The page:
that old GNU/Linux argument
vvmarko at panet.co.yu
Sat Jul 26 19:50:56 UTC 2008
On Saturday 26 July 2008 01:26, Alexandre Oliva wrote:
> On Jul 24, 2008, Marko Vojinovic <vvmarko at panet.co.yu> wrote:
> > Persons A and B are running a marathon on the Olympic games.
> You're quite creative at presenting analogies that sound convincing to
> support a point you're trying to make, and that hide all of their
> flaws in the careful manipulation of the mapping so that they end up
> supporting your point of view. One thing you need to learn (or maybe
> you do, and you hope people won't challenge the mapping) is that this
> doesn't make for convincing arguments.
I use analogies in order to make a distinction between the idea that I want to
communicate and the detailed description of the topic that interferes and
clouds the bare-bone idea. If one is presented with an argument in some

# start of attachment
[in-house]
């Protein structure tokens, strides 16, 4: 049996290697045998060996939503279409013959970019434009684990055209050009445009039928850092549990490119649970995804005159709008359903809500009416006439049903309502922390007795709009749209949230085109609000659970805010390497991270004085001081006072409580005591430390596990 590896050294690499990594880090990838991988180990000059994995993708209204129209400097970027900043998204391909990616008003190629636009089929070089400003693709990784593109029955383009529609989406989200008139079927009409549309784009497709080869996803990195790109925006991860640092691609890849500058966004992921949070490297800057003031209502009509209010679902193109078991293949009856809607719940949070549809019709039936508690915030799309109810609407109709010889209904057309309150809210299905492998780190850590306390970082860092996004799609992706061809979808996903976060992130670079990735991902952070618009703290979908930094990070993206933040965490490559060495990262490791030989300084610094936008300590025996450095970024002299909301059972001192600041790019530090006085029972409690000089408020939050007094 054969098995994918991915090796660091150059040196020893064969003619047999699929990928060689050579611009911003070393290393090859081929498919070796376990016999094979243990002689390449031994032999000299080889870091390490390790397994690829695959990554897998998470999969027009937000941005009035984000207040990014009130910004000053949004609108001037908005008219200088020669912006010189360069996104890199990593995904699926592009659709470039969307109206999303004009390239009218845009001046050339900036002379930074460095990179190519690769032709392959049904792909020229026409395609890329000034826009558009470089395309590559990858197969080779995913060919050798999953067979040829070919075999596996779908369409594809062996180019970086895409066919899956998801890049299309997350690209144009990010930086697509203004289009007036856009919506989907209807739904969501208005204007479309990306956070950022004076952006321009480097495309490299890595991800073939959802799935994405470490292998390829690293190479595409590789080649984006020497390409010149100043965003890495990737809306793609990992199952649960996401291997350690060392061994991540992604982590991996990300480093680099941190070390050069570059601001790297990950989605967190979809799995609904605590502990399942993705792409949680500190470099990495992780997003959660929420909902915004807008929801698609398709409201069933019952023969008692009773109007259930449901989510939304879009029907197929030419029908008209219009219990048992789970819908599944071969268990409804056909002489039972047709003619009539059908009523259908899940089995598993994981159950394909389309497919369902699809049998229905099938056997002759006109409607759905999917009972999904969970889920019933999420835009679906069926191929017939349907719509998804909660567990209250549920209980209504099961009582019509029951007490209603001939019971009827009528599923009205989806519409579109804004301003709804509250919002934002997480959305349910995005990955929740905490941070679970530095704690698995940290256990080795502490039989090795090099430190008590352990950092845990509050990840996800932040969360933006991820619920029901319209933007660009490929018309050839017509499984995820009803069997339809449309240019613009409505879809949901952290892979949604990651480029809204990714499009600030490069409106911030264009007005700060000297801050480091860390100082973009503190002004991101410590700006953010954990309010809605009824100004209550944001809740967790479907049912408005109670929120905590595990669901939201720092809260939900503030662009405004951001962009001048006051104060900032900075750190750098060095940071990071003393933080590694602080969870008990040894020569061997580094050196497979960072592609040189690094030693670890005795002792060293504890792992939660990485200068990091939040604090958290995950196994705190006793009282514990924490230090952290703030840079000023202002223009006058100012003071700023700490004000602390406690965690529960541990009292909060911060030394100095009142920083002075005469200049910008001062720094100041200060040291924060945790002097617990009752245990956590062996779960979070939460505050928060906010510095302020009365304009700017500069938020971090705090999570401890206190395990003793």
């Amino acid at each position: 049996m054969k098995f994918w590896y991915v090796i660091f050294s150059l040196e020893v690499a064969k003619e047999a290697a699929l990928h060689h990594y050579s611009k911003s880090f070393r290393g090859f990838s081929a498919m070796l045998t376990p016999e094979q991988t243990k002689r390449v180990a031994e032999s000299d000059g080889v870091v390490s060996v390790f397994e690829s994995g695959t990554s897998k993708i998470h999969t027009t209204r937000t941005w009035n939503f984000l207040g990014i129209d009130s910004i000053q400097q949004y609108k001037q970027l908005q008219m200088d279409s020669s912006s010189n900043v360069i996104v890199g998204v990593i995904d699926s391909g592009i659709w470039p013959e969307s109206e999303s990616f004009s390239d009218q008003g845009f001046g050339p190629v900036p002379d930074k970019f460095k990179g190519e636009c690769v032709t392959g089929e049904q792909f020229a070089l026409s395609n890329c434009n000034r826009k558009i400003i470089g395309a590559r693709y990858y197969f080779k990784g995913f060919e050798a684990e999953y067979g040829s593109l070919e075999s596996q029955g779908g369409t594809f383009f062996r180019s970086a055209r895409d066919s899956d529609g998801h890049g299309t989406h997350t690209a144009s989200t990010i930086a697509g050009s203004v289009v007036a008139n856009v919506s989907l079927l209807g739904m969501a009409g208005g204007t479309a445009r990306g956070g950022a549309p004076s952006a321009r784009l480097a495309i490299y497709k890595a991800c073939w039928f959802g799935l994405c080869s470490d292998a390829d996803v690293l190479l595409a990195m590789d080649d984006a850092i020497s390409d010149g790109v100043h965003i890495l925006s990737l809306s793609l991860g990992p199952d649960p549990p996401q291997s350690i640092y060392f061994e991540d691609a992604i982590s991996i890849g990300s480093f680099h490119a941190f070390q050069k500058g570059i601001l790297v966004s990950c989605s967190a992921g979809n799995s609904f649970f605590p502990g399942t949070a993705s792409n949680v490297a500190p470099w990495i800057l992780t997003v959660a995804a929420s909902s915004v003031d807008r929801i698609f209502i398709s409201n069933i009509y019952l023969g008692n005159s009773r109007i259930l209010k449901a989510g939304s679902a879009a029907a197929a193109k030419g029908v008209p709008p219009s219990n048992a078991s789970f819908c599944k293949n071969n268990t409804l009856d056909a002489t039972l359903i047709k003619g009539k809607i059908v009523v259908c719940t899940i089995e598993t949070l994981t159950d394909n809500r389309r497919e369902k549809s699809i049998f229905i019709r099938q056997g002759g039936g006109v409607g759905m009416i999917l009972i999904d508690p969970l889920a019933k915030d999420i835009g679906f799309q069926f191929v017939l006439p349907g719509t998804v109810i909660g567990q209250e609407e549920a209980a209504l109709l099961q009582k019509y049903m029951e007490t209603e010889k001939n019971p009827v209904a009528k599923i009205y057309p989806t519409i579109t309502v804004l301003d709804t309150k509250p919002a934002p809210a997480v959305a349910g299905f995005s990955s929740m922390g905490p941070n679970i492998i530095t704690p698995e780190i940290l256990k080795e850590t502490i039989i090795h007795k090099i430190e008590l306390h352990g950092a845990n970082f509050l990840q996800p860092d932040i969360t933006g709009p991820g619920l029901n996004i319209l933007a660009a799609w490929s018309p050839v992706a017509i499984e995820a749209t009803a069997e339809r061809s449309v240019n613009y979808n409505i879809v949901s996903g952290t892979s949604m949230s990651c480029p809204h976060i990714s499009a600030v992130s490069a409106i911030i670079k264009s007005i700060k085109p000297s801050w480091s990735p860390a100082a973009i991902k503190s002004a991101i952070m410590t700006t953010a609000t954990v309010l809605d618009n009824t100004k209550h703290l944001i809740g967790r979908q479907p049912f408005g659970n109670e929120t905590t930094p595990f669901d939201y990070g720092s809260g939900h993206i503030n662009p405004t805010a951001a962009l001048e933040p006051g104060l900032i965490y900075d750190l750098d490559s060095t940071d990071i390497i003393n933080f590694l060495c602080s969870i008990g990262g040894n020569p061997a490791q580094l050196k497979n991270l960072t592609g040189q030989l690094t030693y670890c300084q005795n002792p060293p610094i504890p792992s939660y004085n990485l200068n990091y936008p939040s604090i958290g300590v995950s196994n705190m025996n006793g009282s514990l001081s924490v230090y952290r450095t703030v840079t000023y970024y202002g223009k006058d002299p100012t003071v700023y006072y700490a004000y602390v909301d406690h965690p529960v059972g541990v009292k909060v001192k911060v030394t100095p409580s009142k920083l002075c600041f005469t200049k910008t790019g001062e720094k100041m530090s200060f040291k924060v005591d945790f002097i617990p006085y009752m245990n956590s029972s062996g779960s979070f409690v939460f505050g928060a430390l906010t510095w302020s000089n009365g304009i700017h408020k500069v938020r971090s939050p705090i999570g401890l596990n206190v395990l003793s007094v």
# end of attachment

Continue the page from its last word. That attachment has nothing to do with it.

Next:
setting, one usually has trouble differentiating between the argument and the
setting. If one is given an argument in two different settings (and this
argument is the same for both), one can make a distinction between the
argument and each of the settings much easier, thus isolating and
concentrating on the argument, rather than the setting. This is in general a
purpose of an analogy, as I understand it (and use it).
Of course, every analogy has limits, because the two settings are different,
and if one pushes the analogy too far beyond the argument itself (and into
the settings), these differences begin to show up, eventually rendering the
analogy false. But that is only if one pushes it further than intended.
So yes, you are completely right, I am intentionally manipulating the mapping
of an analogy in order to emphasize the point. The analogy itself serves the
sole purpose of illustrating and emphasizing, not as a proof of the point
That said, I do agree that this marathon analogy was a little rough on the
More information about the fedora-list